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Morgan Stanley stock pops after blowout earnings report

Javier E. David
Editor focused on markets and the economy

Morgan Stanley reported first quarter earnings on Wednesday that exceeded market expectations, with results boosted by strong performance in its wealth and investment management segments that sent the stock on a tear.

The global investment bank posted a profit of $1.39 per dilute share, which included a tax benefit that boosted results by 6 cents, compared to $1.45 in the comparable year ago quarter. Revenues were $10.3 billion, versus $11.1 billion in the first quarter of 2018.

On average, analysts expected Morgan Stanley to report earnings per share of $1.17 on revenues of $9.91 billion, according to Bloomberg.

Morgan Stanley’s stock, traded on the New York Stock Exchange, added more than 2% from Tuesday’s close, ending the session at $48.26.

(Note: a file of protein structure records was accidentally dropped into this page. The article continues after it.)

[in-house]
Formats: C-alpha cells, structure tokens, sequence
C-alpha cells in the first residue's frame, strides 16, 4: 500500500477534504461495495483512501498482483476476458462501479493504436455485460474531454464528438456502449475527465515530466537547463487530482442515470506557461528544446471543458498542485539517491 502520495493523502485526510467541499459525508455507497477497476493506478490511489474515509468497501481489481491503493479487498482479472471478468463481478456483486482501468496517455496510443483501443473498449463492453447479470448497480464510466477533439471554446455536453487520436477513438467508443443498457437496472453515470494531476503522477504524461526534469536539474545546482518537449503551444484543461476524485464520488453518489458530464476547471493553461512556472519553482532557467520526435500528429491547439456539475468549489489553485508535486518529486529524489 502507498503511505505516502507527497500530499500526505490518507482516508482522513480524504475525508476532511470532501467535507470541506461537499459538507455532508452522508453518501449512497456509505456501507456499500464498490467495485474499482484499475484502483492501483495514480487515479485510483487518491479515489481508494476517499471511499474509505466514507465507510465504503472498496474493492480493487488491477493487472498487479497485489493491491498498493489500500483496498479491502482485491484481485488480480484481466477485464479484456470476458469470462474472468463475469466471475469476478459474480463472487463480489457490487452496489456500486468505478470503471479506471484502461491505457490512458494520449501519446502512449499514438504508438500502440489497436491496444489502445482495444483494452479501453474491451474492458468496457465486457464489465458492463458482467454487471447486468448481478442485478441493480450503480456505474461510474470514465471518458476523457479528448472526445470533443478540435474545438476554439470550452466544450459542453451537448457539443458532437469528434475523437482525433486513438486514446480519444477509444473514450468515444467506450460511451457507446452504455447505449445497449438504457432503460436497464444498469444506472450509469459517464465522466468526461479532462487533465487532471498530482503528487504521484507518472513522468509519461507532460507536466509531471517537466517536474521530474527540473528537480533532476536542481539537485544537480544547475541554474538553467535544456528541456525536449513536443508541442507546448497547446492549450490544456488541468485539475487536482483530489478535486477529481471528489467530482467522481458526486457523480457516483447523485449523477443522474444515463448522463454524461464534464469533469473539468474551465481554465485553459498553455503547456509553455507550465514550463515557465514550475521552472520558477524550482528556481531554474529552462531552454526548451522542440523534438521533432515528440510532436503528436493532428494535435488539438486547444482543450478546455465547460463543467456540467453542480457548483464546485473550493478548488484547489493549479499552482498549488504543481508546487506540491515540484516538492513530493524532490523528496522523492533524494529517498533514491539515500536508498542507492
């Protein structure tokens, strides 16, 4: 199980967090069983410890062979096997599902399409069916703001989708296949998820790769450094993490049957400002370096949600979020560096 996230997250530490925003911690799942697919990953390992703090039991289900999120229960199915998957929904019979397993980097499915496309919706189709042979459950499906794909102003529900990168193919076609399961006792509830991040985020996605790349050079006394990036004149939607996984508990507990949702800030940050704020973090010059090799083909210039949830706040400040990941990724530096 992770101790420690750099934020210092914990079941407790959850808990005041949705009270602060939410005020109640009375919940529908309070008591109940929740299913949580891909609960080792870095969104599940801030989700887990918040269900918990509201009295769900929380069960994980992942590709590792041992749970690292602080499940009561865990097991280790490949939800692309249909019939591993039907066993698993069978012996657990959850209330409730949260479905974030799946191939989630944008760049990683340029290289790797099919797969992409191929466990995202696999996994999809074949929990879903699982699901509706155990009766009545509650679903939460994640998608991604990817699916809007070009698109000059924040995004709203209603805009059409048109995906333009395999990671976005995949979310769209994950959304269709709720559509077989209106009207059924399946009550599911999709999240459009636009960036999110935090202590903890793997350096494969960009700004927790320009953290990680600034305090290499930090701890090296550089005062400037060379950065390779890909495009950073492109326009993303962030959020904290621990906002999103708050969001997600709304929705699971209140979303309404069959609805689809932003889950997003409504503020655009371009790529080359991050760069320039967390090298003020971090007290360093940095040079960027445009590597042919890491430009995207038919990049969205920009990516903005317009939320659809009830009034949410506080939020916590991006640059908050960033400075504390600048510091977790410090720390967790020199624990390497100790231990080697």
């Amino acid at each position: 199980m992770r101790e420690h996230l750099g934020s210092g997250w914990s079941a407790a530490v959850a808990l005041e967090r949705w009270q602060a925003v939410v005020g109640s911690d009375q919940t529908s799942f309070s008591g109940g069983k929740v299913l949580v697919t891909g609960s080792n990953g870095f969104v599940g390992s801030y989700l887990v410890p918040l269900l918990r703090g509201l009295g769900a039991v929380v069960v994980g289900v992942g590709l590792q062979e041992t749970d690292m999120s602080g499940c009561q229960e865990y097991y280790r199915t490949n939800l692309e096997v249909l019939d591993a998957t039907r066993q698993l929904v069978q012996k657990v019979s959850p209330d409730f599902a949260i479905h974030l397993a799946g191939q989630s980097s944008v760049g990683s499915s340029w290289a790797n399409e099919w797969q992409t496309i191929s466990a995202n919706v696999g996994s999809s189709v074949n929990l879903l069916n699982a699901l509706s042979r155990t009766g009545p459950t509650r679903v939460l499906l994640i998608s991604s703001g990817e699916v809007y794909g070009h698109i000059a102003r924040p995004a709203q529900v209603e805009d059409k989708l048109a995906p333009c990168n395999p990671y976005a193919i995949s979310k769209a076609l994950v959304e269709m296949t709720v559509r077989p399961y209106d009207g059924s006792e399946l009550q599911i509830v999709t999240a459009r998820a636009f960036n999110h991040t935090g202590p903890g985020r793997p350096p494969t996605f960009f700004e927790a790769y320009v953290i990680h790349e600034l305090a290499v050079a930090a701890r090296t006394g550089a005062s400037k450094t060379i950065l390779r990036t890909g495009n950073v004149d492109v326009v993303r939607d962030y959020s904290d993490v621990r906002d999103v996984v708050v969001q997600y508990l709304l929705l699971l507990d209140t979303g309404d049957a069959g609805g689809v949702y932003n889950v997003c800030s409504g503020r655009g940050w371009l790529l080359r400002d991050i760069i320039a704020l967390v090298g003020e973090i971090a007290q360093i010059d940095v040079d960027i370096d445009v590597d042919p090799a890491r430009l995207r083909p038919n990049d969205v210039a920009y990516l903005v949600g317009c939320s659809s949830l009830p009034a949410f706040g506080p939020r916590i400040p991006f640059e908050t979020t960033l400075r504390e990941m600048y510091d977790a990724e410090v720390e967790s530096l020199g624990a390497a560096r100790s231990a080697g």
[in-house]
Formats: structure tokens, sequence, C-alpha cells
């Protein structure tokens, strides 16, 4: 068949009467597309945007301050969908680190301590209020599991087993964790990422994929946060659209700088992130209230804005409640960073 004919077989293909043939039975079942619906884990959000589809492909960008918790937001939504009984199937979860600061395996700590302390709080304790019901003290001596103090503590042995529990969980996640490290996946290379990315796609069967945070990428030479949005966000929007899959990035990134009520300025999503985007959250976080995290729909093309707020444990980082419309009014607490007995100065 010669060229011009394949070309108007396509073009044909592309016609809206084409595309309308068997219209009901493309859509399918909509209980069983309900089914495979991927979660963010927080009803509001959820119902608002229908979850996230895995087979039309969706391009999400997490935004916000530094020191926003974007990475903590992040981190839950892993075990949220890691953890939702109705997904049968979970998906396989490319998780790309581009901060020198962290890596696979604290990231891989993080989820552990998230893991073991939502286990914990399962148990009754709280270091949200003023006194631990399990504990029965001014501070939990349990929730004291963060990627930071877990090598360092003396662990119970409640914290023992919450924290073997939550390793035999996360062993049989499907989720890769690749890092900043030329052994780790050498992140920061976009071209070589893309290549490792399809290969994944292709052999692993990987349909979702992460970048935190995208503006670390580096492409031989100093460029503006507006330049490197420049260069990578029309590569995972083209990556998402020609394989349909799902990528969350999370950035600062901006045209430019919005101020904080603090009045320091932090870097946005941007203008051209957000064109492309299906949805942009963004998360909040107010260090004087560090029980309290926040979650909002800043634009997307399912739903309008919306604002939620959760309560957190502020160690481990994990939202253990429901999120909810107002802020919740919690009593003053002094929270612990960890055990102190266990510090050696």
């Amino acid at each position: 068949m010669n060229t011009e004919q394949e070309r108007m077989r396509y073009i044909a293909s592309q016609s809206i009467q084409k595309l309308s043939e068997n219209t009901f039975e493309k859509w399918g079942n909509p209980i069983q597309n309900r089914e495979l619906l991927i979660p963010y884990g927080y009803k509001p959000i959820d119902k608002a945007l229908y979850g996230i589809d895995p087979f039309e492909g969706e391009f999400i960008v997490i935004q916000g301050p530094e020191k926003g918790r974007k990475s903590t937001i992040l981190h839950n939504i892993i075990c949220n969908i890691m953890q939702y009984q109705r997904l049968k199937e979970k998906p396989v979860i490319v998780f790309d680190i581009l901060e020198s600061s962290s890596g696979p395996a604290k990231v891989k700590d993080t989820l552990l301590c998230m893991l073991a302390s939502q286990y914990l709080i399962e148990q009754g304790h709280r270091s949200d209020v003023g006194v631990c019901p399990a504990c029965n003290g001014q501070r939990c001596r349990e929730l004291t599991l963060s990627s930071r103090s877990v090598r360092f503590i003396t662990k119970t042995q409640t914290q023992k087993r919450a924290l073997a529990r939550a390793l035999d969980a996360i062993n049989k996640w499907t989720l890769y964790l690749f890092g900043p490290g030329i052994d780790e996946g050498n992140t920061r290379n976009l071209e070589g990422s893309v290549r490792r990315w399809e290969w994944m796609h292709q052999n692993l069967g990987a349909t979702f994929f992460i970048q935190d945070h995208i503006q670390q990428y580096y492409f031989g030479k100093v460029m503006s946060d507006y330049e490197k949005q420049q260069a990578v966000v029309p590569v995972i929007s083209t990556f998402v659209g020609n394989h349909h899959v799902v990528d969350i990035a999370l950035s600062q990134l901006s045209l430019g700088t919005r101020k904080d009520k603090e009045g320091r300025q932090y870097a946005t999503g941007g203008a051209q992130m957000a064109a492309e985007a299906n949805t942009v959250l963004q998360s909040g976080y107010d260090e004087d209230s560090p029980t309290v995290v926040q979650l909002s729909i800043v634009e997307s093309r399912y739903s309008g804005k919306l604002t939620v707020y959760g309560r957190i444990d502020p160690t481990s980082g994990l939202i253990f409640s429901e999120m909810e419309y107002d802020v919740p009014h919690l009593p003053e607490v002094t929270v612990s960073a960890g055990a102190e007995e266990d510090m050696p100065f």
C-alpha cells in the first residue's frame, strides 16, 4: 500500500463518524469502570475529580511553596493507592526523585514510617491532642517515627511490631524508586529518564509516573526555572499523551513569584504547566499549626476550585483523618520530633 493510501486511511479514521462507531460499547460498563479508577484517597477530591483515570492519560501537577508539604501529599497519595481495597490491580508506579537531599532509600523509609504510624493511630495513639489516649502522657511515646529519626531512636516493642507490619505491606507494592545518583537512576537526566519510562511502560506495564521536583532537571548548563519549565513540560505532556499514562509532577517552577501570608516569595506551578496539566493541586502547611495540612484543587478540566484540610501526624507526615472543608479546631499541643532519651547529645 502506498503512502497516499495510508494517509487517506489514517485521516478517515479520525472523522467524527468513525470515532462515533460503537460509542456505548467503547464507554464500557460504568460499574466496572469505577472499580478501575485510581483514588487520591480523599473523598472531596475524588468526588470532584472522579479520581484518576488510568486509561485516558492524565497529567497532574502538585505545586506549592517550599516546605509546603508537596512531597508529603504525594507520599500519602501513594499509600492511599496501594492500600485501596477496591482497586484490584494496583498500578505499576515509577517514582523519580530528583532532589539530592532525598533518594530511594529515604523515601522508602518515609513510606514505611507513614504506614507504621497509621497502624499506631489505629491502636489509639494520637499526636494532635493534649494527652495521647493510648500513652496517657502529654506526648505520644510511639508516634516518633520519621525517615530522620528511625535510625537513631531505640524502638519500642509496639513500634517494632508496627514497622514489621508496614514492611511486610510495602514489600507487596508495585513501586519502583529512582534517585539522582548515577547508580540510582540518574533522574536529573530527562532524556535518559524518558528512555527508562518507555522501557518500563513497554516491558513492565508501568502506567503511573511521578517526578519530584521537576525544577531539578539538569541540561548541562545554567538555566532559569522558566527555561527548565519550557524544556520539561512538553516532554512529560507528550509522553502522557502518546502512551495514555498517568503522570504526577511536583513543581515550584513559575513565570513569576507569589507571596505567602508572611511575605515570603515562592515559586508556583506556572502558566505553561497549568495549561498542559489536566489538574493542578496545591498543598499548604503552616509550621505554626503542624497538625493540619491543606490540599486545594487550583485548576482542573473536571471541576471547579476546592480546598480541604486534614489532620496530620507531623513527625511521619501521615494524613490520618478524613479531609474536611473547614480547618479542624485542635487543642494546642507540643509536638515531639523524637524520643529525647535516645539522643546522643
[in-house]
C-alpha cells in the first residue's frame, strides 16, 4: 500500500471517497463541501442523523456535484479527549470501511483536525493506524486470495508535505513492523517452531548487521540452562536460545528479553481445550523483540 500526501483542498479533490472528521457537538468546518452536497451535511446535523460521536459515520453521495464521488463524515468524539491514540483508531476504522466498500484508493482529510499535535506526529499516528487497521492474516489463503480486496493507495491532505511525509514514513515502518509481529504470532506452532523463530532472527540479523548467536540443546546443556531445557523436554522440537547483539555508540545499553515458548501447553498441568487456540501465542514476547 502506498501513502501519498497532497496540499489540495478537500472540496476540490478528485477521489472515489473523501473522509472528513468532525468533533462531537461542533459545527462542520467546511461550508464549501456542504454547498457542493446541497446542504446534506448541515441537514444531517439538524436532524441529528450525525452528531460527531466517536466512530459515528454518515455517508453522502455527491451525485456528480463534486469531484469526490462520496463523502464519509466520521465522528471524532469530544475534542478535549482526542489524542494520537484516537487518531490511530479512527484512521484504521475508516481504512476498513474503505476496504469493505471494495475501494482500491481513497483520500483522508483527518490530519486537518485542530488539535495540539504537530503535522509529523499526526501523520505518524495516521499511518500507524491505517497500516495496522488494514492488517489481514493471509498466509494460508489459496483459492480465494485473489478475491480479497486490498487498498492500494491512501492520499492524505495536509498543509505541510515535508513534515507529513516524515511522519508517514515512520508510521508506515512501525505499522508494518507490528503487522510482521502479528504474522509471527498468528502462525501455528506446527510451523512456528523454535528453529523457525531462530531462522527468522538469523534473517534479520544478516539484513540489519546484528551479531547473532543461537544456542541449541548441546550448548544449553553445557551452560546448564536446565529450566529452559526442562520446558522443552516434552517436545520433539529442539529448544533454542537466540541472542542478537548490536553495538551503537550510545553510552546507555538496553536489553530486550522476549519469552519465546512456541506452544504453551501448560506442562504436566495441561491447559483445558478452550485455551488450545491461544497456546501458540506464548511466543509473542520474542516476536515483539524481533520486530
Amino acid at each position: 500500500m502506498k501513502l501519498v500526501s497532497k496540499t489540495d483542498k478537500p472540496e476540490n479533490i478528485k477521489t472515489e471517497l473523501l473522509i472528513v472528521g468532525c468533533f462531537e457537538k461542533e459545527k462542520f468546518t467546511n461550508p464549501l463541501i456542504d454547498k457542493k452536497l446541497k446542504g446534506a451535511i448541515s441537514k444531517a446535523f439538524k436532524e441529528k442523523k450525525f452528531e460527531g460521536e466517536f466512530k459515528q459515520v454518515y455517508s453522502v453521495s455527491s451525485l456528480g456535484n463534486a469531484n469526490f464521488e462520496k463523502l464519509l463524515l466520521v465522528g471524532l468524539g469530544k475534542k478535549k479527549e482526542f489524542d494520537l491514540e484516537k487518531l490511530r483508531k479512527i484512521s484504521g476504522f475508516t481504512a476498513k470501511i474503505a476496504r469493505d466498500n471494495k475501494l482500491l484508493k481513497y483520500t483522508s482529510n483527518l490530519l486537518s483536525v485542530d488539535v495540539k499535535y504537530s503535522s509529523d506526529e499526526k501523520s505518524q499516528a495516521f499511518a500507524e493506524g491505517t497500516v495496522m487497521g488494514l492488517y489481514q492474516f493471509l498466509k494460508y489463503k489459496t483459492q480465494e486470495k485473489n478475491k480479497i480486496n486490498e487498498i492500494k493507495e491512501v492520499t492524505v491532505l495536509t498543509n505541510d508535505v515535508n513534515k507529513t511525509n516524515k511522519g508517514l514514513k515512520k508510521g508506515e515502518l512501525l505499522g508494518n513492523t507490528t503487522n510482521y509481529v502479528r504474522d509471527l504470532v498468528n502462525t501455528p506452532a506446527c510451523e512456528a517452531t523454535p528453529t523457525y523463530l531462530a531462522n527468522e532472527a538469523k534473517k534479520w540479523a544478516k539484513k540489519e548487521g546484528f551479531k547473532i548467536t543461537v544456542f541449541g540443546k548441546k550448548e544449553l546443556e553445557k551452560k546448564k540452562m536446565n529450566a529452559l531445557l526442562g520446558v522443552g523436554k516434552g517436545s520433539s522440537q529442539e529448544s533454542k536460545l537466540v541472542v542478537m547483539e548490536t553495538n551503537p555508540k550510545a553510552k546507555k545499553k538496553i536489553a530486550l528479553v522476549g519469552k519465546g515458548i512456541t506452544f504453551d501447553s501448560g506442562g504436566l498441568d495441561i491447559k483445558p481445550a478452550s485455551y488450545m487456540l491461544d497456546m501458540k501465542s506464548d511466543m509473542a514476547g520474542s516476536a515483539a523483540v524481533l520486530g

“We delivered solid earnings despite a slow start to the year following the turbulent markets in the fourth quarter,” CEO James Gorman said, adding that the firm’s high returns “demonstrated the stability and breadth of our global franchise.”

Morgan Stanley CEO James Gorman is interviewed by Senior Correspondent Charlie Gasparino on the Fox Business Network, in New York, Friday, Jan. 18, 2013. Profits roared back at the investment bank Morgan Stanley in the fourth quarter, reversing a loss in the same period a year ago, when its results were weighed down by a costly legal settlement. (AP Photo/Richard Drew)

Since the current earnings season began, the banking sector has featured a mixed bag of reports. Most of the big firms have seen weaker trading and underwriting revenues when compared to a year ago, with the economy softening and the Federal Reserve’s interest rate campaign on hold for now.

As expected, sales and trading dropped from the comparable year-ago quarter, to $3.7 billion from $4.4 billion in the first quarter of 2018. Yet wealth management revenues ticked higher from last year, to $3.9 billion. Meanwhile, assets under management jumped to $480 billion, up from $469 billion.